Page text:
Stone Circles explained
Welcome to the EDGE Guide to the prehistory of Cumbria. The late Neolithic and early Bronze Age (3200-1500BC) saw the construction of a large number of Stone Circles throughout Britain and Ireland. Cumbria is home to a large number of these.
The circles vary in size, shape (they are not always round), function (as far as can be guessed), and construction.
Why were they built?
Undoubtedly some were built as burial sites (though not necessarily for this exclusive purpose), and these sites are a good deal smaller than those where no evidence of burials has been found.
However not all of the smaller circles were used for burial, and over time evidence such as burial mounds found in the centre of circles can disappear.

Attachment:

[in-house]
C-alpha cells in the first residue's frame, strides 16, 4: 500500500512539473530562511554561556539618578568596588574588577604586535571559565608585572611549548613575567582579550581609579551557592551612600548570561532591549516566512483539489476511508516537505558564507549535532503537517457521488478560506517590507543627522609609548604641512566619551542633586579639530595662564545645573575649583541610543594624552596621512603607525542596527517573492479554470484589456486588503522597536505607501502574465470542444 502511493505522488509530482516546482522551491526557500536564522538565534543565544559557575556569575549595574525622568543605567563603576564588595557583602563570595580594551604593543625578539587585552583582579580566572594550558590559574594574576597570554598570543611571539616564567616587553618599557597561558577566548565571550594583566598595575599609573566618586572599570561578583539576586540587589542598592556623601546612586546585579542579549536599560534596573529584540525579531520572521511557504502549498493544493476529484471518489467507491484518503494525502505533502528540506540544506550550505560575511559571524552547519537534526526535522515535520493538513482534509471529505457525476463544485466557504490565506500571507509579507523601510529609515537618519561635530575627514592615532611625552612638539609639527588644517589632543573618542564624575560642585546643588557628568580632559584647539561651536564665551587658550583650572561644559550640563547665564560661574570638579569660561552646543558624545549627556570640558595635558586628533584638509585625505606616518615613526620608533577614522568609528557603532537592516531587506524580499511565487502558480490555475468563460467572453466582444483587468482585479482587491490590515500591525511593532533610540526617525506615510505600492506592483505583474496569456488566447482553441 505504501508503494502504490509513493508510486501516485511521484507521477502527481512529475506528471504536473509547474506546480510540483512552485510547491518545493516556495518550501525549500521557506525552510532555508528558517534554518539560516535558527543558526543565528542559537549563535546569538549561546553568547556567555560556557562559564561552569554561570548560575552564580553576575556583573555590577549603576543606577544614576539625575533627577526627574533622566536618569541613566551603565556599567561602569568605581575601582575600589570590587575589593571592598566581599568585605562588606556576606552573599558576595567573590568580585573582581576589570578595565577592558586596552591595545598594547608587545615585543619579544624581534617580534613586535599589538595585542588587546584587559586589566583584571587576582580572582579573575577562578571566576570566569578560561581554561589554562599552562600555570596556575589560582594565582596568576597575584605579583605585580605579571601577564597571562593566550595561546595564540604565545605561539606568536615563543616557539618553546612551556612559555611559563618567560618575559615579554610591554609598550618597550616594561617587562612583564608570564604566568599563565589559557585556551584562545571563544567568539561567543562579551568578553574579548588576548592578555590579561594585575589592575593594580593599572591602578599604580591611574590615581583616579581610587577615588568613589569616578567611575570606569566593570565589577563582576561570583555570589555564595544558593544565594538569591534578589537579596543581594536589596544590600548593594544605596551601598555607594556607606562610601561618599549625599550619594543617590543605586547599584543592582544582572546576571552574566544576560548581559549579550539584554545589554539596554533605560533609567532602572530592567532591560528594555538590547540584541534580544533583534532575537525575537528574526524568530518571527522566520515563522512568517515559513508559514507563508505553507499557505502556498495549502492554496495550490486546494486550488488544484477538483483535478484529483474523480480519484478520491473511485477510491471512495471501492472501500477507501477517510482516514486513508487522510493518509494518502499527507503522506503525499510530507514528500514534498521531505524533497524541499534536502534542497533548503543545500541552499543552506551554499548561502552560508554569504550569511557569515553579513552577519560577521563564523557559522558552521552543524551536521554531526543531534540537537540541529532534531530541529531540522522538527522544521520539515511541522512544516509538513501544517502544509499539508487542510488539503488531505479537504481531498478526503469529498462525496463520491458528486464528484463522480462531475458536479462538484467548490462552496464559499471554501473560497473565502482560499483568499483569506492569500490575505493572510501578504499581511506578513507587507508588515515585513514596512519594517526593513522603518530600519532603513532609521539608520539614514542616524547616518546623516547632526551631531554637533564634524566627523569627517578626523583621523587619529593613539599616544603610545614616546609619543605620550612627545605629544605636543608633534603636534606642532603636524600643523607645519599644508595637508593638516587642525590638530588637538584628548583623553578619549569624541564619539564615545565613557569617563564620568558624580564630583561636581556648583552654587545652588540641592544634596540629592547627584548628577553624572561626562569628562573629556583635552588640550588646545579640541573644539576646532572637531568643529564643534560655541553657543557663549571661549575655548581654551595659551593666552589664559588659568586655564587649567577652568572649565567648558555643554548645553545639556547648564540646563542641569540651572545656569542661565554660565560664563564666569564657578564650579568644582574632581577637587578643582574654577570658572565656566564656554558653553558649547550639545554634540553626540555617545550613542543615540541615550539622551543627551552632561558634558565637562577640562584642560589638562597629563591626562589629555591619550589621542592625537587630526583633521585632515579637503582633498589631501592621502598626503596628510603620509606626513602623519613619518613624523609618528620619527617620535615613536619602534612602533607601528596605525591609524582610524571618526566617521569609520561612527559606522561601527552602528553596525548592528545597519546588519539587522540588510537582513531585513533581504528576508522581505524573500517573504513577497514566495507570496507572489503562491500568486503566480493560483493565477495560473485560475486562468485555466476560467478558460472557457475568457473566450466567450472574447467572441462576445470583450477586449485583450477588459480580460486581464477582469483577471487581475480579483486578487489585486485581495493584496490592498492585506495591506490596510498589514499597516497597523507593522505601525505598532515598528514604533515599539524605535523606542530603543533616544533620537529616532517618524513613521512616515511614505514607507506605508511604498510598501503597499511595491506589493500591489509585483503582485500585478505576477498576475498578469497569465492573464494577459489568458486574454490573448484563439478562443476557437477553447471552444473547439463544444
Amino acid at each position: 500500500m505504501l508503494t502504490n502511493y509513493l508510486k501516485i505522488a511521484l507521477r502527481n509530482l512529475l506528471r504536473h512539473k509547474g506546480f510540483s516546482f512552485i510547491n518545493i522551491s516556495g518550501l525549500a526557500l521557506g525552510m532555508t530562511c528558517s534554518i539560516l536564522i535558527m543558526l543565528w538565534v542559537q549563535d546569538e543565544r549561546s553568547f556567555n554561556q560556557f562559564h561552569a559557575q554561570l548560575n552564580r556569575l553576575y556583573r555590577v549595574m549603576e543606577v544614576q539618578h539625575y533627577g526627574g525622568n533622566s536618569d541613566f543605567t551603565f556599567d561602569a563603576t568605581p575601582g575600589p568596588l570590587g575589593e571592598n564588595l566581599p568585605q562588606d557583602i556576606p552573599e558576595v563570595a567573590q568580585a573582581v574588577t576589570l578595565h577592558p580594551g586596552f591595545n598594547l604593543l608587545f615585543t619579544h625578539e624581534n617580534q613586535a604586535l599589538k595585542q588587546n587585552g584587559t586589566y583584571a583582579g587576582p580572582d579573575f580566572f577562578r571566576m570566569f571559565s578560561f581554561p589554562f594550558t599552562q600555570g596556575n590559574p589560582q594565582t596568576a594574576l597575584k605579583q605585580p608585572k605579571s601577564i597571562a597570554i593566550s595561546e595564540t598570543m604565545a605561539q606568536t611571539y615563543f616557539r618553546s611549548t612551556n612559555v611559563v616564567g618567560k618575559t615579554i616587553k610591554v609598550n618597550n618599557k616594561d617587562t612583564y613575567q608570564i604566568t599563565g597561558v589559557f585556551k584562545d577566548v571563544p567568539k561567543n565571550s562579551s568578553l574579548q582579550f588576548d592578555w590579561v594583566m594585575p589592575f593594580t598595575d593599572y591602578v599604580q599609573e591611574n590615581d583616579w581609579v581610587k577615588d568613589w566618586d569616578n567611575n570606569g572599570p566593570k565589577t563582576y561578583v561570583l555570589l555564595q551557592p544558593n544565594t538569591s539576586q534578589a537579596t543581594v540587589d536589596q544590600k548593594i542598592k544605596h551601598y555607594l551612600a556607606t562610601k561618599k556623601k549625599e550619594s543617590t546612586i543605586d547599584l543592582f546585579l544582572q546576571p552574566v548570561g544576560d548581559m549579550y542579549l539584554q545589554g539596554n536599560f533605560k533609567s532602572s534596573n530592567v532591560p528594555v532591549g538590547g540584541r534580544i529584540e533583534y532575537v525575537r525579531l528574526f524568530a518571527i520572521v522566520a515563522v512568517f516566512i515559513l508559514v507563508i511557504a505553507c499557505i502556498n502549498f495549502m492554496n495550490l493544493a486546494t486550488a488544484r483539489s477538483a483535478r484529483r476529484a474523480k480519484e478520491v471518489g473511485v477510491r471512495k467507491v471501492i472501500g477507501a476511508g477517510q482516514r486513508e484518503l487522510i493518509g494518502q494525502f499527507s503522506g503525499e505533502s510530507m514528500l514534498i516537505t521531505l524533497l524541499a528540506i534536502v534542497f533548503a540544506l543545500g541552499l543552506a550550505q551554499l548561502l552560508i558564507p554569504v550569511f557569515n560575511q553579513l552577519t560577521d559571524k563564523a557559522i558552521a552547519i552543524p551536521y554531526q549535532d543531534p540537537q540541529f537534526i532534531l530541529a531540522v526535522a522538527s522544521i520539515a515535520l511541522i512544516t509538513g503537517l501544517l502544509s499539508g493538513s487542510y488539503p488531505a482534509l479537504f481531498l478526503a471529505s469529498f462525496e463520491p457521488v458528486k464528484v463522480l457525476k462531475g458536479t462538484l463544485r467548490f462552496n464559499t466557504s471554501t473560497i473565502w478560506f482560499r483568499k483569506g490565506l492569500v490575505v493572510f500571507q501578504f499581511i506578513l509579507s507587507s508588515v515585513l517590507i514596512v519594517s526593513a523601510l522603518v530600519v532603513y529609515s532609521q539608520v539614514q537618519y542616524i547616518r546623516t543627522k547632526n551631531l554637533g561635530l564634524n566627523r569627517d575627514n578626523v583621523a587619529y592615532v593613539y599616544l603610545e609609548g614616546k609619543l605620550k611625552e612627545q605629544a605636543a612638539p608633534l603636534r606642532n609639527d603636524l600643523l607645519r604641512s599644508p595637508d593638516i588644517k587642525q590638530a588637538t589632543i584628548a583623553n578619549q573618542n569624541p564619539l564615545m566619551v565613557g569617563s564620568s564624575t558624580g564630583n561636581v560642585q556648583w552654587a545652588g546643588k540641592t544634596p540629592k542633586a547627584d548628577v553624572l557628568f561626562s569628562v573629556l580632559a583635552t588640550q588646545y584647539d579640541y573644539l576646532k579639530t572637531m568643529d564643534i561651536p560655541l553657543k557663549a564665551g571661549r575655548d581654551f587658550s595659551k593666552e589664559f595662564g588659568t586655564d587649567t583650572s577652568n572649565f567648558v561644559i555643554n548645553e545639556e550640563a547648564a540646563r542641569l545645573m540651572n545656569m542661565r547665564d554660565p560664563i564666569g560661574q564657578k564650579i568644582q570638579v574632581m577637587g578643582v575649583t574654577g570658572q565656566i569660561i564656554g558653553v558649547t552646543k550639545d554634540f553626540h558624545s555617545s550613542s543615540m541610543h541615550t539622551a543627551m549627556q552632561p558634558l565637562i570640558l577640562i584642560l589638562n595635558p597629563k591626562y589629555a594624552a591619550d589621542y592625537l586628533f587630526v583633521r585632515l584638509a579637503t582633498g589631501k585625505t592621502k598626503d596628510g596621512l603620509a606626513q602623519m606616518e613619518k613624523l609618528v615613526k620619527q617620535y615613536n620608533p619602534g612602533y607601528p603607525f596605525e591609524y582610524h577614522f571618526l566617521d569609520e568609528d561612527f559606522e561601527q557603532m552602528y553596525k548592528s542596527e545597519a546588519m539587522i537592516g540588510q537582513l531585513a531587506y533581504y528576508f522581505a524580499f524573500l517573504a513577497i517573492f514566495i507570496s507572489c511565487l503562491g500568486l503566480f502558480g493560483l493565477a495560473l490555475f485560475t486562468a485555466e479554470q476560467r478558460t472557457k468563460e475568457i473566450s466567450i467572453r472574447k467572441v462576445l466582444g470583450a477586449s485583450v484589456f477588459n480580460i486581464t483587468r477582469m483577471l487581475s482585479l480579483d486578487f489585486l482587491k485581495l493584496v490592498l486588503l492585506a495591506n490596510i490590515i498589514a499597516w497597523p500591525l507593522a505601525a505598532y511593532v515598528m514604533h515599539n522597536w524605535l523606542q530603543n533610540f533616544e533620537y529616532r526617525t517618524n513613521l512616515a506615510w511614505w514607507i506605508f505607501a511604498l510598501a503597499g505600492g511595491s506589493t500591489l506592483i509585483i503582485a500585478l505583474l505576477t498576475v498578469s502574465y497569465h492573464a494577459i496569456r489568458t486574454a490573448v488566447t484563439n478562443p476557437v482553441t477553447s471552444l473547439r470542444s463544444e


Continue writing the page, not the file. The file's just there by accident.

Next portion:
The majority of the Circles reveal no evidence of having been used for burial: they were probably used as meeting places for trading and ceremonial practices, rituals and festivities.
It has also been suggested that Stone Circles may have been used as primitive calendars by observing the paths of the Sun, Moon and larger stars. There is some evidence to support their use as such, though they would not have been built exclusively for this purpose.
In recent years speculation has grown that these Stone Circles are built on Ley Lines (mystical energy lines) and that as a consequence they have some mystical power. There is no real evidence for this.